That wouldn’t guarantee the plaintiff in B.P.J. a win. It’s likely any trans rights plaintiff would already face an uphill battle in the current, very conservative Supreme Court. Republican appointees have a supermajority in this Court, at the same time that Republicans throughout the country are pushing legislation attacking transgender people.
Nevertheless, if one of the most consequential transgender rights cases that will ever be decided by the Supreme Court were decided hastily, that could be bad news for trans people. It is rarely a good thing if the Court races to decide an important issue, but it’s even worse if they do so because people in the justices’ own social and professional circles are busy ginning up a moral panic.
The B.P.J. case, briefly explained
The plaintiff in B.P.J. was a sixth grade student when she filed this lawsuit. She hoped to join the girls’ cross country and track teams at her school, but because she is transgender, she was not allowed to under a West Virginia law, which provides that school athletes must play for the team that corresponds with their “biological sex.” She sued to challenge this law.
The case has bounced around the lower courts since 2021, which have issued a series of contradictory rulings. A federal trial court temporarily blocked the law in 2021, but then it issued a final ruling last January holding that West Virginia’s law is “constitutionally permissible.” In February, a federal appeals court temporarily blocked the law once again, but this order will only remain in effect while the case is on appeal.
In its latest court filing, the state asked the Supreme Court to reinstate the law, at least temporarily while the case is litigated.
So what are the stakes in the case?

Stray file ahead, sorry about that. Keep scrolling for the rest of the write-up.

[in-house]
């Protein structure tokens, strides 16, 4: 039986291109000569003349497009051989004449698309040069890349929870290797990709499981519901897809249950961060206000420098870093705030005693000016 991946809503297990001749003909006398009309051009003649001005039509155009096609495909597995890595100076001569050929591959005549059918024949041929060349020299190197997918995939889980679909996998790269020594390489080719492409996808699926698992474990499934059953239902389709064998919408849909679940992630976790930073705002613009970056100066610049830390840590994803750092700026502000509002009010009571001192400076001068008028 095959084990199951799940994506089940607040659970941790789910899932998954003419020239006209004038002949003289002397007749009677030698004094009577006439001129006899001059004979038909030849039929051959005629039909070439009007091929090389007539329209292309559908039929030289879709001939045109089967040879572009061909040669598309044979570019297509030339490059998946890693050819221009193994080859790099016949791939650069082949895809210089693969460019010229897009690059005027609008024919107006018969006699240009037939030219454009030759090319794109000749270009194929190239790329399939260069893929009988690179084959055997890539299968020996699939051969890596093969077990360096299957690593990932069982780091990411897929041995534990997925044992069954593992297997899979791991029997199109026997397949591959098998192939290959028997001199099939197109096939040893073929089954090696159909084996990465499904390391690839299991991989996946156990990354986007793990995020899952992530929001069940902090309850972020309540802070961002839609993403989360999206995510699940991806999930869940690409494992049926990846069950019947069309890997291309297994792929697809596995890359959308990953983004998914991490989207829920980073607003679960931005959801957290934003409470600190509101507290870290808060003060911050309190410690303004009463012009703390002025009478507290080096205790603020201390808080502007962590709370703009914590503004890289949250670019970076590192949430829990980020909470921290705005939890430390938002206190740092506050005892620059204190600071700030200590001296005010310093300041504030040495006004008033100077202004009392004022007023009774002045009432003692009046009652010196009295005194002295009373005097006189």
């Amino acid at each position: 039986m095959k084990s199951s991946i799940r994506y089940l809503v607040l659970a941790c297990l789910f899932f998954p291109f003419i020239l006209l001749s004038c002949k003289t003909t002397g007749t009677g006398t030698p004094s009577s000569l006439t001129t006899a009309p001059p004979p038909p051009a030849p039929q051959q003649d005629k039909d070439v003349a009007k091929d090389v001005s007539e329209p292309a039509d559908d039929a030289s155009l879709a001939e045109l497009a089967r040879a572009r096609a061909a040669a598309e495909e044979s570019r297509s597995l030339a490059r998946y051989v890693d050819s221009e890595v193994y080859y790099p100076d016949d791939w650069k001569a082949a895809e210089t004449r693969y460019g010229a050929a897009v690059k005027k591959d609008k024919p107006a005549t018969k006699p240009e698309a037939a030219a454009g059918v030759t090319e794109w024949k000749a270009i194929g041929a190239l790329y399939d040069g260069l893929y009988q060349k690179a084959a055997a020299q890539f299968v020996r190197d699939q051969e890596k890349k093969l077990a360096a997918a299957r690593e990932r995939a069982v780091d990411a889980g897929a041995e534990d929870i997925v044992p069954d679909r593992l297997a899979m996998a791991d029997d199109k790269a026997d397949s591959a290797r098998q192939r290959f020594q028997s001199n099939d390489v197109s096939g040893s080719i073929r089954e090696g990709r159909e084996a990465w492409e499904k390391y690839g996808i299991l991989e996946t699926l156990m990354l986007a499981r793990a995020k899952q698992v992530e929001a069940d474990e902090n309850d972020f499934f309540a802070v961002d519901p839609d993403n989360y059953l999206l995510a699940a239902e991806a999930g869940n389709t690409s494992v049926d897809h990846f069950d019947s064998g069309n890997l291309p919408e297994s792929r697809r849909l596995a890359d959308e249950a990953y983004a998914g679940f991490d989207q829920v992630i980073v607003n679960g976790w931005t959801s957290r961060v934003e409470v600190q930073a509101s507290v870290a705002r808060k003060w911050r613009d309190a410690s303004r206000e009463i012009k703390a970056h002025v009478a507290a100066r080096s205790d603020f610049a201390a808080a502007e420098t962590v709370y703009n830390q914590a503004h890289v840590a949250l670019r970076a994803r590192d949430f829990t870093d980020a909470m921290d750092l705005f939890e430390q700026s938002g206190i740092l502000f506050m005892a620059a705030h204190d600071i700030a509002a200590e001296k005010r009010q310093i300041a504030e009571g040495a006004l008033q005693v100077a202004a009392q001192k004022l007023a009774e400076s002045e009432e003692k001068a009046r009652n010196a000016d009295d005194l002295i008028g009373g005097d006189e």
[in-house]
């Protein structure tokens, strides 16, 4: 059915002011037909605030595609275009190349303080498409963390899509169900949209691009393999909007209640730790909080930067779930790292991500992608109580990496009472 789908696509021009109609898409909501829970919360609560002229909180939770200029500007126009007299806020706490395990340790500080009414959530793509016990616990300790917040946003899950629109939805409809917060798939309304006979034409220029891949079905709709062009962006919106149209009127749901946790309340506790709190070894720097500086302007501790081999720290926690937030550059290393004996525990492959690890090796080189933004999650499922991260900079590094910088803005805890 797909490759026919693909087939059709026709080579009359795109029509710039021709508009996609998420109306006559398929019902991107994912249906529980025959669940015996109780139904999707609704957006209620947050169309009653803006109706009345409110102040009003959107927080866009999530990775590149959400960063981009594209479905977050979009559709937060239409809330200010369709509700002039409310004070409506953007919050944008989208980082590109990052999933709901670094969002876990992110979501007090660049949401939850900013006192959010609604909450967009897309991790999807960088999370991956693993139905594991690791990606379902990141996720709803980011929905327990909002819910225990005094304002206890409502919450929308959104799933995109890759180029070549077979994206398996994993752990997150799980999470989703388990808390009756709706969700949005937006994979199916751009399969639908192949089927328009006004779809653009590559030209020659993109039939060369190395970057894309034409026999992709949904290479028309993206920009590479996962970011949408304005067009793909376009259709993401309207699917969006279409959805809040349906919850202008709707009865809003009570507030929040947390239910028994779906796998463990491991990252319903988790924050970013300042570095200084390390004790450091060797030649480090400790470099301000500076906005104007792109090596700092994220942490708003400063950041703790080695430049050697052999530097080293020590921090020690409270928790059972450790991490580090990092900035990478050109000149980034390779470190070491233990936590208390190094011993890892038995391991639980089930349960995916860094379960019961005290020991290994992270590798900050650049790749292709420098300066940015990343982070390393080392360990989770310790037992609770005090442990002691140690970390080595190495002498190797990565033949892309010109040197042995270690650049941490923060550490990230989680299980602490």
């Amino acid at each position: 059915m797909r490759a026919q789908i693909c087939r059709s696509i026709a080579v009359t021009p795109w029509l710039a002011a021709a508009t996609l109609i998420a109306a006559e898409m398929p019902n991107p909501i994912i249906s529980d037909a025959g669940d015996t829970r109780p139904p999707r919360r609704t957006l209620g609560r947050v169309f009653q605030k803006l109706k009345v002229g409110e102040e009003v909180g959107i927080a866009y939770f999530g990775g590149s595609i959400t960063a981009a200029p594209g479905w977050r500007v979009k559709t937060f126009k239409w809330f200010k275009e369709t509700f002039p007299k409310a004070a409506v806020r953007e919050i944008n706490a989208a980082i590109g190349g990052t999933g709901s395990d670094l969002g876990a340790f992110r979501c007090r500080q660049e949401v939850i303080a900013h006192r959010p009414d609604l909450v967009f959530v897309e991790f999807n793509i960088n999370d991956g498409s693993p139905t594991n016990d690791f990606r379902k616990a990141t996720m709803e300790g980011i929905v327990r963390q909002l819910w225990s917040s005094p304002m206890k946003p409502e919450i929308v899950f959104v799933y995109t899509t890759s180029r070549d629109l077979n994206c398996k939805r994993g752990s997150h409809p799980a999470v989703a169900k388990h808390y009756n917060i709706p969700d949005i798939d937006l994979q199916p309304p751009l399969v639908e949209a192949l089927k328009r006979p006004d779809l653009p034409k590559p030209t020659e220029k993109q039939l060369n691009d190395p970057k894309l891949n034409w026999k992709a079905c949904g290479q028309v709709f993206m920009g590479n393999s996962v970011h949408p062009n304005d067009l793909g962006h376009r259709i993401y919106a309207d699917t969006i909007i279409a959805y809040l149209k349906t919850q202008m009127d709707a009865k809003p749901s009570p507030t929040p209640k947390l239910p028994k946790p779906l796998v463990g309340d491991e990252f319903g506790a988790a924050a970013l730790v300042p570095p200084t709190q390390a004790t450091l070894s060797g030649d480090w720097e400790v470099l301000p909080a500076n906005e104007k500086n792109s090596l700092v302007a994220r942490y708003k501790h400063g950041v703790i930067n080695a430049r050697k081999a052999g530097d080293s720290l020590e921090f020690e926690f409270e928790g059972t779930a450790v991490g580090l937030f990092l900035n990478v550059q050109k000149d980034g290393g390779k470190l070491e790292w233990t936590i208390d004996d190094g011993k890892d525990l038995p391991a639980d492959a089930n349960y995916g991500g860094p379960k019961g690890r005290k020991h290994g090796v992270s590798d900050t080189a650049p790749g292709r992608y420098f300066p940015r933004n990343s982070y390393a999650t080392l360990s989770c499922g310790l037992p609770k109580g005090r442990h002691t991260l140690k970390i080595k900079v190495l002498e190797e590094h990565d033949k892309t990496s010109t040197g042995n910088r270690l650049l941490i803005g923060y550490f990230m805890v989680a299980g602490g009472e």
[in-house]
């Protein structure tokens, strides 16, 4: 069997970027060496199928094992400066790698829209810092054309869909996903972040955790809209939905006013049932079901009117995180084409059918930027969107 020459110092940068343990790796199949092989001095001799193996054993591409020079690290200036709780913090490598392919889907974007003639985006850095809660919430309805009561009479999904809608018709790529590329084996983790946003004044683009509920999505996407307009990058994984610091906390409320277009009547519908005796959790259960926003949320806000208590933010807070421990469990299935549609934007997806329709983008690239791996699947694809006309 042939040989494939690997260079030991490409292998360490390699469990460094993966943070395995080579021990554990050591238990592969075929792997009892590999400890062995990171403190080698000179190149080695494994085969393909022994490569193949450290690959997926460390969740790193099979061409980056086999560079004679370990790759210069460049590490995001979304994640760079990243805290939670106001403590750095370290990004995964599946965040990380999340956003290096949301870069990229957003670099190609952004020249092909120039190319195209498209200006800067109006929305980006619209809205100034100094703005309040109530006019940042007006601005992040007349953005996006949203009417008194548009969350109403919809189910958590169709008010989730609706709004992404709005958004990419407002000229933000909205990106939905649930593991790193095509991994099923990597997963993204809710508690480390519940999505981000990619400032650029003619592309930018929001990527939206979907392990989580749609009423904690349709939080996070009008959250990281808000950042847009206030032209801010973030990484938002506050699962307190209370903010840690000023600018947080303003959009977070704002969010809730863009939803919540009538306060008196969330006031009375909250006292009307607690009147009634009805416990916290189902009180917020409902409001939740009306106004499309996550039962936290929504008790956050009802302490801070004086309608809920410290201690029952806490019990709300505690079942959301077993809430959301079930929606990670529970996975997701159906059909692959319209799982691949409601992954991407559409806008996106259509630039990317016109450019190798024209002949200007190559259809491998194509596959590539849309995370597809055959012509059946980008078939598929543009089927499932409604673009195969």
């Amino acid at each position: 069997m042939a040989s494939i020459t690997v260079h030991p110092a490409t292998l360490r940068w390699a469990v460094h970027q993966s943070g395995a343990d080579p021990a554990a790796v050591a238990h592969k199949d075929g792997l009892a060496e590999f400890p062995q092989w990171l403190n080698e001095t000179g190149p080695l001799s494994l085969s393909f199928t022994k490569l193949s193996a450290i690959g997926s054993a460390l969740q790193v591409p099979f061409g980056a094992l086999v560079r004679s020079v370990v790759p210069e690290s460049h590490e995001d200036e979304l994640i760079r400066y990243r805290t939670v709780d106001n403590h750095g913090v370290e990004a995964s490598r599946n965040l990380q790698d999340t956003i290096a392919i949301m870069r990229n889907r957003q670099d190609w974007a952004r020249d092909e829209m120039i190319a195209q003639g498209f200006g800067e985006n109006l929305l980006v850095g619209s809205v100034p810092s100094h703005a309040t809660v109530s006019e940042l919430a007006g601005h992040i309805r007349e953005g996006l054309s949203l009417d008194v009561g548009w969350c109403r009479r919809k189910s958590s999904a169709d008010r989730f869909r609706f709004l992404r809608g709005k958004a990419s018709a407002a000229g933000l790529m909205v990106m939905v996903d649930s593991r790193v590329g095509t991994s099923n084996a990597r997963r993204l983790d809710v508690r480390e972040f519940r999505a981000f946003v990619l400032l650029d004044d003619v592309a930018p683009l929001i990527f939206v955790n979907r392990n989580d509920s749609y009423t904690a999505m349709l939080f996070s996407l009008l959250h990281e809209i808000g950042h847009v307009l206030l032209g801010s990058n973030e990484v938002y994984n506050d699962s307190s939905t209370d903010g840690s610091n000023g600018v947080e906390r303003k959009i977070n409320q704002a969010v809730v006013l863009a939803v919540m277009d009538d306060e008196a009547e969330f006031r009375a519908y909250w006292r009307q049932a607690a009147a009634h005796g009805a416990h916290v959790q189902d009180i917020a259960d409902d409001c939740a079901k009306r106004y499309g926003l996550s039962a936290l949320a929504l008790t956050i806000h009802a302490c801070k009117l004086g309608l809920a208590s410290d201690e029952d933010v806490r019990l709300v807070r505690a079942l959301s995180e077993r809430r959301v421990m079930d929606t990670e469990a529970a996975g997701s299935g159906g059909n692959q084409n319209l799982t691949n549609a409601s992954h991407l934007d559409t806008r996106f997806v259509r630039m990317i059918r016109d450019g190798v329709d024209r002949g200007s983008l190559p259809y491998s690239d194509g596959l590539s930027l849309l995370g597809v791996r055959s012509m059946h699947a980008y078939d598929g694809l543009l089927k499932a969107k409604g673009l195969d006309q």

The plaintiff in B.P.J., who is identified by her initials because she is a minor, makes several legal arguments against the West Virginia law, including an argument that the law violates constitutional and statutory prohibitions on sex discrimination. One of her most significant arguments is that the Constitution casts an exceedingly skeptical eye on any law that discriminates against transgender people.
The mere fact that this law discriminates is not enough for B.P.J. to prevail, as the Constitution permits the government to engage in discrimination all the time. The government discriminates against people under the age of 65, for example, in deciding who is eligible for Medicare. Discrimination — that is, deciding who receives government benefits and who doesn’t, and who must go to jail and who must not — is an essential part of governance.
But certain kinds of discrimination are not allowed, and the Supreme Court has developed a rich jurisprudence laying out what types of discrimination are odious to the Constitution. As the Court held in Cleburne v. Cleburne Living Center (1985), groups that have experienced a “history of purposeful unequal treatment” which “frequently bears no relation to ability to perform or contribute to society,” should enjoy enhanced protections against discrimination. These enhanced protections are known as “heightened scrutiny.”
Discrimination on the basis of race or sex, for example, is subject to heightened scrutiny.
When a civil rights plaintiff benefits from heightened scrutiny (which comes in two forms: a stronger “strict” form and a somewhat weaker “intermediate” form) they arrive at court with a presumption that any governmental discrimination against them is unconstitutional. The state can potentially rebut this presumption. But, at a bare minimum, such a discrimination “fails unless it is substantially related to a sufficiently important governmental interest.”